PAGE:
Apprenticeships still aren’t open to all

Our CEO, James Ashall, believes that government and business need to do more to support young people to be work ready.

The most disadvantaged young people need help to become ‘work ready’ – and the government and businesses need to step up, says James Ashall

There is no doubt that a skills revolution is well underway in the UK. The apprenticeship levy is already dramatically changing in-work training, while the new T-levels system will transform the face of vocational education in schools.

The government deserves full marks for the boldness of this radical programme of reform, which over time will go a long way to levelling the playing field between vocational and academic education.

However, when it comes to social mobility and ensuring the changes help the most disadvantaged young people, the government is at serious risk of failing the skills test. While the skills reforms will help many young people, there is a serious danger that the individuals who need this revolution the most will be excluded – the 800,000 young people in the UK who are currently not in education, employment or training (so-called NEETs).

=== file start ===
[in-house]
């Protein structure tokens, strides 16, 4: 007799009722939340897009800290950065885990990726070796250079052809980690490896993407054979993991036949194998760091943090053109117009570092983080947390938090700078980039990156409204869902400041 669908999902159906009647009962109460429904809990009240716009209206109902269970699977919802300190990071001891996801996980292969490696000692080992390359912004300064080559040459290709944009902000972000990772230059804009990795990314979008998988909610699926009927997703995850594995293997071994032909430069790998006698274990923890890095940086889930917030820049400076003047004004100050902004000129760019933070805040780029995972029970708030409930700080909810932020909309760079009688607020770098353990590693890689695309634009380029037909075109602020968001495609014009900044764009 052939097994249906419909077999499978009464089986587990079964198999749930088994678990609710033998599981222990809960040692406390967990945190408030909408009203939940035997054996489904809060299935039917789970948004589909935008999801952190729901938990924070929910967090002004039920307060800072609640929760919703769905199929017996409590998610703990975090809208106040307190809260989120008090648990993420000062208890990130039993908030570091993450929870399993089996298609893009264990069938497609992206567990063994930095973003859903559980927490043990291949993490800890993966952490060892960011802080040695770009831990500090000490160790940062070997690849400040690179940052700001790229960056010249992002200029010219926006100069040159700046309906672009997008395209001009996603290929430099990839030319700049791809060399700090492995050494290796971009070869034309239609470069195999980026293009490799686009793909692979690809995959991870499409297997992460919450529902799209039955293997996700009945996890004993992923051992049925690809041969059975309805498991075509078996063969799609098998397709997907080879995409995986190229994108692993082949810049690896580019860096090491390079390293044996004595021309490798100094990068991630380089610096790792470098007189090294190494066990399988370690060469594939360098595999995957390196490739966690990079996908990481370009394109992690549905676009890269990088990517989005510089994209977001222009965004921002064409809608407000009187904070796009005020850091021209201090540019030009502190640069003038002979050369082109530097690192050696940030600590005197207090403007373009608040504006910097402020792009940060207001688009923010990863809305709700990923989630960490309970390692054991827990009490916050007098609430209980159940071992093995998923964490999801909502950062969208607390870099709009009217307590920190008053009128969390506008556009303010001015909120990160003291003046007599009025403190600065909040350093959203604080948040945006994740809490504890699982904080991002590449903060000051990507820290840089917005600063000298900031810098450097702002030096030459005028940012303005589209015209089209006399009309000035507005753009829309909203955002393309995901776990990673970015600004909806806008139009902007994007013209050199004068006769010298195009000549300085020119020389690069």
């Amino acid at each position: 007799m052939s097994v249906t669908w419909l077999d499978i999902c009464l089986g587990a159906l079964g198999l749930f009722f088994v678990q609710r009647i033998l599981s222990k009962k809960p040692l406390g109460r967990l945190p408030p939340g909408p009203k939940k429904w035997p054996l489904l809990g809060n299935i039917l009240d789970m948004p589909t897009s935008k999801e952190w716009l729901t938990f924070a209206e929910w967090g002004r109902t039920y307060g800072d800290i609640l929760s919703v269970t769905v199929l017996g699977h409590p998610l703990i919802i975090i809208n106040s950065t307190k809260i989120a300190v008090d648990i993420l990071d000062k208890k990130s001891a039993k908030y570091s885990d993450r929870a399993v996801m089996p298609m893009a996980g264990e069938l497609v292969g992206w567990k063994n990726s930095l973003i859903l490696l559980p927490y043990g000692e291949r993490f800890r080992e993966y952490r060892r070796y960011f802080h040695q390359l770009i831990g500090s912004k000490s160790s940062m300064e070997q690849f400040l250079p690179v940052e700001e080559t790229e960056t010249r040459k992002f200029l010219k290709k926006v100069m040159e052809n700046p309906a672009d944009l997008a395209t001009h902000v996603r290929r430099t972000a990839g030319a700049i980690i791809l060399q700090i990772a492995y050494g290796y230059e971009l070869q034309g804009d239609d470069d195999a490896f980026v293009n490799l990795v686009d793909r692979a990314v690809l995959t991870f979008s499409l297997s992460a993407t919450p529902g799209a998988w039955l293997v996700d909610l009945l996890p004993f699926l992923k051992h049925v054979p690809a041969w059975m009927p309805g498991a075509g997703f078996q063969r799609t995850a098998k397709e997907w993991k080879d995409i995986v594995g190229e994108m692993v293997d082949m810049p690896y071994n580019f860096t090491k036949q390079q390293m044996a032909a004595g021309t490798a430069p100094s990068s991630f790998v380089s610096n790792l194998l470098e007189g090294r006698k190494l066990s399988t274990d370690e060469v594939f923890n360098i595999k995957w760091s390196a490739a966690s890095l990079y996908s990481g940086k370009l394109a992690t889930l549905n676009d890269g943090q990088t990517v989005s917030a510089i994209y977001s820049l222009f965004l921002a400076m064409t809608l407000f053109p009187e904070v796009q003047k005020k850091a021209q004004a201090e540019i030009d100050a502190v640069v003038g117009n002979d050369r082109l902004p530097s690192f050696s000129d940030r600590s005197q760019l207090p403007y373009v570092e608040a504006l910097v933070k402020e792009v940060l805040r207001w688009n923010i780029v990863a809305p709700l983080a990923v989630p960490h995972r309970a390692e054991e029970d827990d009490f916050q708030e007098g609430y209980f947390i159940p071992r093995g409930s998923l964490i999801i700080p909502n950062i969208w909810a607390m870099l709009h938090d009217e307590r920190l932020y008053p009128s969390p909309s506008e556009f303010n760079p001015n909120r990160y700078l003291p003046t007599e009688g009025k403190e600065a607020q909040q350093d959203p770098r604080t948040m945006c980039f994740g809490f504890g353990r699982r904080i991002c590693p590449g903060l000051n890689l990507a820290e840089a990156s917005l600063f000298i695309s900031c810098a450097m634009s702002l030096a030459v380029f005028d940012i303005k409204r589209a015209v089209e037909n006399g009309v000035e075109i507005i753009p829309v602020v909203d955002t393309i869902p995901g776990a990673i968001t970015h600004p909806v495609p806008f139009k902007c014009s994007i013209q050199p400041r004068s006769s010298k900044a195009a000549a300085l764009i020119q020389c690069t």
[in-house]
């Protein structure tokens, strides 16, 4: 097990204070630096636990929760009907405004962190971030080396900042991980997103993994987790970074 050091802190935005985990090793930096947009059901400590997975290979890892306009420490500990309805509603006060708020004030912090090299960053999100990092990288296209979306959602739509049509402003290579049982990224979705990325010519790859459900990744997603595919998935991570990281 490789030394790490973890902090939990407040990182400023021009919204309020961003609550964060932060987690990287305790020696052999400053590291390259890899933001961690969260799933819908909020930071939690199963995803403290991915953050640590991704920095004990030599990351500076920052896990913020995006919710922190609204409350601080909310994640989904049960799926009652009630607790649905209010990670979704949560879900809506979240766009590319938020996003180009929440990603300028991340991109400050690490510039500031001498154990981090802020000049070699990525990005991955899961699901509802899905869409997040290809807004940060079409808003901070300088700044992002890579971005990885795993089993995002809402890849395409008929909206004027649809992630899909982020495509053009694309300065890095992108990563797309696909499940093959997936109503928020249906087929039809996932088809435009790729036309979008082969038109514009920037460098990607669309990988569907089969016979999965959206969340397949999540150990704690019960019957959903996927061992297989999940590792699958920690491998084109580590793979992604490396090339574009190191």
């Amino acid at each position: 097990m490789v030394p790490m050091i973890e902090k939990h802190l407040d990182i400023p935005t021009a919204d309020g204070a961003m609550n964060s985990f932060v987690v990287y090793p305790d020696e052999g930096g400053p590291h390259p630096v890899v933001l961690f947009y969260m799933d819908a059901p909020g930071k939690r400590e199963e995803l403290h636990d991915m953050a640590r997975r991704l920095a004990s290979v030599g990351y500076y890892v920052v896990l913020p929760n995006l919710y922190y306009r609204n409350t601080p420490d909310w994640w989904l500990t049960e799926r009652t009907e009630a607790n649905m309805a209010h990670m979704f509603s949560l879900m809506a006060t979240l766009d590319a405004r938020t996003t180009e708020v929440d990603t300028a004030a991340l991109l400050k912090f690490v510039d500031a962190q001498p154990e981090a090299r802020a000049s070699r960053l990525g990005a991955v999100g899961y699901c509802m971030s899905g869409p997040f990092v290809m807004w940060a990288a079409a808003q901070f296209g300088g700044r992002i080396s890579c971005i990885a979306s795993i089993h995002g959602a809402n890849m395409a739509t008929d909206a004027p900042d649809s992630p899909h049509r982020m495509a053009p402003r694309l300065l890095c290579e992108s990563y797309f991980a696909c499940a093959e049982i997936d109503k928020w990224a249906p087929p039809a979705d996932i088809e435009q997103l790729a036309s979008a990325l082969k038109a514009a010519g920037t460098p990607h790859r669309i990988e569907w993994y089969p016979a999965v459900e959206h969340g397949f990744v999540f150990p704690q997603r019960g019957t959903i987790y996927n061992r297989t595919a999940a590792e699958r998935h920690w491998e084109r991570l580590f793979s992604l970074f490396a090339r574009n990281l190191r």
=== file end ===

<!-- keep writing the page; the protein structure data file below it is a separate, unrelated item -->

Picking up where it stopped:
The reality is that for various reasons, apprenticeships are simply out of reach for many young people. Frequently, they feel isolated from the labour market and can face personal barriers when trying to get into work, finding themselves trapped in the vicious cycle of ‘no experience, no job – no job, no experience’.

These are the young people that Movement to Work is fighting for by creating work placements as their first step on the journey into employment. We believe that if the government is going to achieve its ambition to create greater social mobility by helping the most disadvantaged, it must do more to get young people who are NEET into apprenticeships.

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